Implementation methodology for spatial data collation and analysis
following describes process that will be used for developing the GIS system, transferring
skills and providing information to inform management planing.
The development of the spatial data system involves the following
The first task is to access pre-existing
spatial data for inclusion in an ARC-View based GIS.
Satellite Image analysis.
processing for land cover classification and fire mapping will provide the primary derived
data for analysis.
collection and ground truthing
GPS based surveys will provide additional spatial data and accuracy assessment
for the derived satellite data.
Spatial analysis will be conducted examining the relationship of derived
fire histories to various biophysical and cultural landscape layers.
Derived map products
will be produced as a primary means of communication and field verification.
On-going training in Satellite image processing, GIS development, analysis
and field survey technique
2.1 Data Collation.
following data sets are being collated for this project.
Topographic map sheets (1:50000) have been acquired
as both hard copy and digital coverages. The hard copy
map sheets have been scanned and will be registered to the rectified digital coverage.
These mapped data are the most accurate available and so will form the base layer
for co-registration of all other spatial data layers. These map data
where developed from recent aerial photography (~1995) and so provide reliable
infrastructure and land-cover mapping.
Ariel Photography will be sourced from the appropriate
Indonesian government archive. Photography used for the topographic mapping over
the study sites will be used to add to and verify the topographic mapping. Historic
aerial photography will be obtained, where available, for the study sites to be
used in land cover change analysis. All photography will be scanned and rectified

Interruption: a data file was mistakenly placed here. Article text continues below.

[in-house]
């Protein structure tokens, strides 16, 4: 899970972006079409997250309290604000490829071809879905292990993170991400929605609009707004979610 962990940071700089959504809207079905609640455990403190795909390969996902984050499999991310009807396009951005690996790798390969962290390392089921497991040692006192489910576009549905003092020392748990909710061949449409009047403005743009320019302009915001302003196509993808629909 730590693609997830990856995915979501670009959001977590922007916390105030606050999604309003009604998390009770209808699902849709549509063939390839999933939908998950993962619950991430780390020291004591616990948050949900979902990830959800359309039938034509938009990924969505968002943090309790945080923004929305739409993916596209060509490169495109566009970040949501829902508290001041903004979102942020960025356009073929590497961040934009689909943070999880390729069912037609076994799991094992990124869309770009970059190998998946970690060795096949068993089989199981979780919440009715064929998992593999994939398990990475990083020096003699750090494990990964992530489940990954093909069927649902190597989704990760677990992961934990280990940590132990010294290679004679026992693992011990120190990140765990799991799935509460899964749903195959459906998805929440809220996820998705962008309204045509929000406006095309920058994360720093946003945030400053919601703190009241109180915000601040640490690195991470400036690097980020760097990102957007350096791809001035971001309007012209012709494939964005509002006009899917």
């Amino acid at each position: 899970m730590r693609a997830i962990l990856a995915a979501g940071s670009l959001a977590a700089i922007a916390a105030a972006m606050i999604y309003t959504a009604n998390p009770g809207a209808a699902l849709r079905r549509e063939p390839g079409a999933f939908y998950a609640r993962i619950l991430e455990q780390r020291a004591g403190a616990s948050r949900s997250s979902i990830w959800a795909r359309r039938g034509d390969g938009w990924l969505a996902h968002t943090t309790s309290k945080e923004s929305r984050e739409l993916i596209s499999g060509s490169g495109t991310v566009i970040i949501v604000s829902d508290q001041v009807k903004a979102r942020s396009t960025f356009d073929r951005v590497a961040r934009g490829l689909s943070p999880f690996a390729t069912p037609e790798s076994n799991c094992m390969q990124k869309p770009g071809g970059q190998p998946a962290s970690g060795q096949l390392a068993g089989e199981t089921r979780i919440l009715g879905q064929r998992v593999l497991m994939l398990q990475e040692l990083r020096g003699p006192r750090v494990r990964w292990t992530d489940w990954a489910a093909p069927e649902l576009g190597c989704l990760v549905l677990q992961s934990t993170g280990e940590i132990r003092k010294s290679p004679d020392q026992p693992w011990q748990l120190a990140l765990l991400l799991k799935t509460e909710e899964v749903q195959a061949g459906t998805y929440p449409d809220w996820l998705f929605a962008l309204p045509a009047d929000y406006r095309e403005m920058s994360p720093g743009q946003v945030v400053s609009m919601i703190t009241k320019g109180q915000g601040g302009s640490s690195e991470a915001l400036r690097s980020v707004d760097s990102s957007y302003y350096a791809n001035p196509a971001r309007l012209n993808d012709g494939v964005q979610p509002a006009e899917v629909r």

to the topographic map base.
Landsat-ETM imagery has been obtained as ninth scenes (60x60km).
Two of these sub-scenes are required to cover the study sites of Dorameli and Dhersa in Flores and
Kiritana and Lukuwingir in
Sumba respectively. Two images will be purchased for each year to cover early
dry season (May to early August) and the late
dry season (August to November). This imagery will be used for fire mapping, landcover
mapping and landcover change detection.
Early Landsat-MSS imagery will be used for landcover change analysis. We currently have a full MSS scene from 1973 for the Sumba study
area and a 1973 scene has been ordered for the Flores study area.
MODIS and NOAA satellites imagery will be used for hot-spot
mapping. Current mapping being undertaken by the CSIRO, using MODIS imagery, covers
NTT. It is proposed that this mapping be combined with NOAA derived hot-spot data
by the Western Australian Dept of Land Administration (DOLA) to produce comprehensive
mapping that would be posted daily through DOLA’s established
web based hot-spot distribution system.
Satellite Image analysis
scar mapping will be conducted on the ninth scene ETM images. Using ER-Mapper the two yearly images will be combined to produce one
multi-date image. From this a difference image will be produced for each date